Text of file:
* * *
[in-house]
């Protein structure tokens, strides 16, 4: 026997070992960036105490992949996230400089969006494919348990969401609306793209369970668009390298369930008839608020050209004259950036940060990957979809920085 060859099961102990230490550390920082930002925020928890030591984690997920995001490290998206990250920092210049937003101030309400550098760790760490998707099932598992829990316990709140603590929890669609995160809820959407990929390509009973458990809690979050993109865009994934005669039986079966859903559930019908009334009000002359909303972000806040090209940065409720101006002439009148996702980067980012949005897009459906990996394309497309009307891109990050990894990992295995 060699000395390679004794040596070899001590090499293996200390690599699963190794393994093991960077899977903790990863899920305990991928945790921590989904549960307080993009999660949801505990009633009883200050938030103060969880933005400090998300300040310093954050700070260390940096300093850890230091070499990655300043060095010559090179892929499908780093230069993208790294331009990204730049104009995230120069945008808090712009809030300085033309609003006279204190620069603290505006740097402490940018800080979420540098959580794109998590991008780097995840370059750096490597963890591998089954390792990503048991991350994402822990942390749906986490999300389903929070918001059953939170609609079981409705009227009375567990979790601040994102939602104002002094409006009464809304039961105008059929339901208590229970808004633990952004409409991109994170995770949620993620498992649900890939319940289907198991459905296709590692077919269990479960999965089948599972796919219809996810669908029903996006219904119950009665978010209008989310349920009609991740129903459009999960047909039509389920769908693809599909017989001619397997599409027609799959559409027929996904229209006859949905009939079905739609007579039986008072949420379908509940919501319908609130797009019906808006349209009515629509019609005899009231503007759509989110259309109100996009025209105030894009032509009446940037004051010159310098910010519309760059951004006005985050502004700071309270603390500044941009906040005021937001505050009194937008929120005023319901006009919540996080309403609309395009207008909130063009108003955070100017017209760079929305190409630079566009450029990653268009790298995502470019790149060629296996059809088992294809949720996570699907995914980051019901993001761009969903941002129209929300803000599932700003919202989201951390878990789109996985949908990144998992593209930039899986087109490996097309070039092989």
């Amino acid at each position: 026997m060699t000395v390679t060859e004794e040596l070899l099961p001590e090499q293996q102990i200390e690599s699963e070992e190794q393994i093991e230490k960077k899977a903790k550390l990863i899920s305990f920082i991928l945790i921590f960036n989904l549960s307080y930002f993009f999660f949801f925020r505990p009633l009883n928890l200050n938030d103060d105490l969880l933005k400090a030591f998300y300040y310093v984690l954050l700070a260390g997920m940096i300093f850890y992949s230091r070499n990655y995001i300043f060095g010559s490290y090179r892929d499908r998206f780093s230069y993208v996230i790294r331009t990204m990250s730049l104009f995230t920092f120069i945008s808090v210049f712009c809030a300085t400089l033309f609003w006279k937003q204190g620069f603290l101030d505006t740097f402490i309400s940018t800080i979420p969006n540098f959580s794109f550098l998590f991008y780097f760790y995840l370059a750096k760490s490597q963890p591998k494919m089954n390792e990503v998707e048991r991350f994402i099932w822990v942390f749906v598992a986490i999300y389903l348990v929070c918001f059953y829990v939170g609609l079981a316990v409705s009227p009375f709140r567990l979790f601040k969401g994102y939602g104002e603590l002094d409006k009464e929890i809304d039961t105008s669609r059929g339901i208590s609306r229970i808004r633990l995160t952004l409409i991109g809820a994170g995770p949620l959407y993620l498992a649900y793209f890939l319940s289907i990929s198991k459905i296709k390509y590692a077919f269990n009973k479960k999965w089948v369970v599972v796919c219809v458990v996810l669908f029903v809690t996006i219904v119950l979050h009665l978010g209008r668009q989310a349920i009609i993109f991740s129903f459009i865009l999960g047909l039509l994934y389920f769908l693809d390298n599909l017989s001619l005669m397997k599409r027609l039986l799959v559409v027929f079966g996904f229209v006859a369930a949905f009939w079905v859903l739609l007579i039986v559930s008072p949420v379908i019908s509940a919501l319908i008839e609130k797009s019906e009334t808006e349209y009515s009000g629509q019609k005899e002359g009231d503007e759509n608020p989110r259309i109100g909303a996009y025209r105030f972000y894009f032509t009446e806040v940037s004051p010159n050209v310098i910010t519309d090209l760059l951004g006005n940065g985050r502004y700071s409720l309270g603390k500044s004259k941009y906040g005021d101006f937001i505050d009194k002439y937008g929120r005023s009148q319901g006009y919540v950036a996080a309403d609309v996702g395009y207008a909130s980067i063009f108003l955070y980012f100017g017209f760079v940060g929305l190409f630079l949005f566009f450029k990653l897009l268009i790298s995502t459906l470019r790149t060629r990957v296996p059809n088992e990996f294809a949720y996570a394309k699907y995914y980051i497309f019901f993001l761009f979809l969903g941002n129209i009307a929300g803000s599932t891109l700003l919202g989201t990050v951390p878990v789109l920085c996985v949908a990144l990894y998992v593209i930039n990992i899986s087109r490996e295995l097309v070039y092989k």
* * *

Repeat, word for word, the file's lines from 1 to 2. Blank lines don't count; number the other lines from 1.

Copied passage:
[in-house]
């Protein structure tokens, strides 16, 4: 026997070992960036105490992949996230400089969006494919348990969401609306793209369970668009390298369930008839608020050209004259950036940060990957979809920085 060859099961102990230490550390920082930002925020928890030591984690997920995001490290998206990250920092210049937003101030309400550098760790760490998707099932598992829990316990709140603590929890669609995160809820959407990929390509009973458990809690979050993109865009994934005669039986079966859903559930019908009334009000002359909303972000806040090209940065409720101006002439009148996702980067980012949005897009459906990996394309497309009307891109990050990894990992295995 060699000395390679004794040596070899001590090499293996200390690599699963190794393994093991960077899977903790990863899920305990991928945790921590989904549960307080993009999660949801505990009633009883200050938030103060969880933005400090998300300040310093954050700070260390940096300093850890230091070499990655300043060095010559090179892929499908780093230069993208790294331009990204730049104009995230120069945008808090712009809030300085033309609003006279204190620069603290505006740097402490940018800080979420540098959580794109998590991008780097995840370059750096490597963890591998089954390792990503048991991350994402822990942390749906986490999300389903929070918001059953939170609609079981409705009227009375567990979790601040994102939602104002002094409006009464809304039961105008059929339901208590229970808004633990952004409409991109994170995770949620993620498992649900890939319940289907198991459905296709590692077919269990479960999965089948599972796919219809996810669908029903996006219904119950009665978010209008989310349920009609991740129903459009999960047909039509389920769908693809599909017989001619397997599409027609799959559409027929996904229209006859949905009939079905739609007579039986008072949420379908509940919501319908609130797009019906808006349209009515629509019609005899009231503007759509989110259309109100996009025209105030894009032509009446940037004051010159310098910010519309760059951004006005985050502004700071309270603390500044941009906040005021937001505050009194937008929120005023319901006009919540996080309403609309395009207008909130063009108003955070100017017209760079929305190409630079566009450029990653268009790298995502470019790149060629296996059809088992294809949720996570699907995914980051019901993001761009969903941002129209929300803000599932700003919202989201951390878990789109996985949908990144998992593209930039899986087109490996097309070039092989």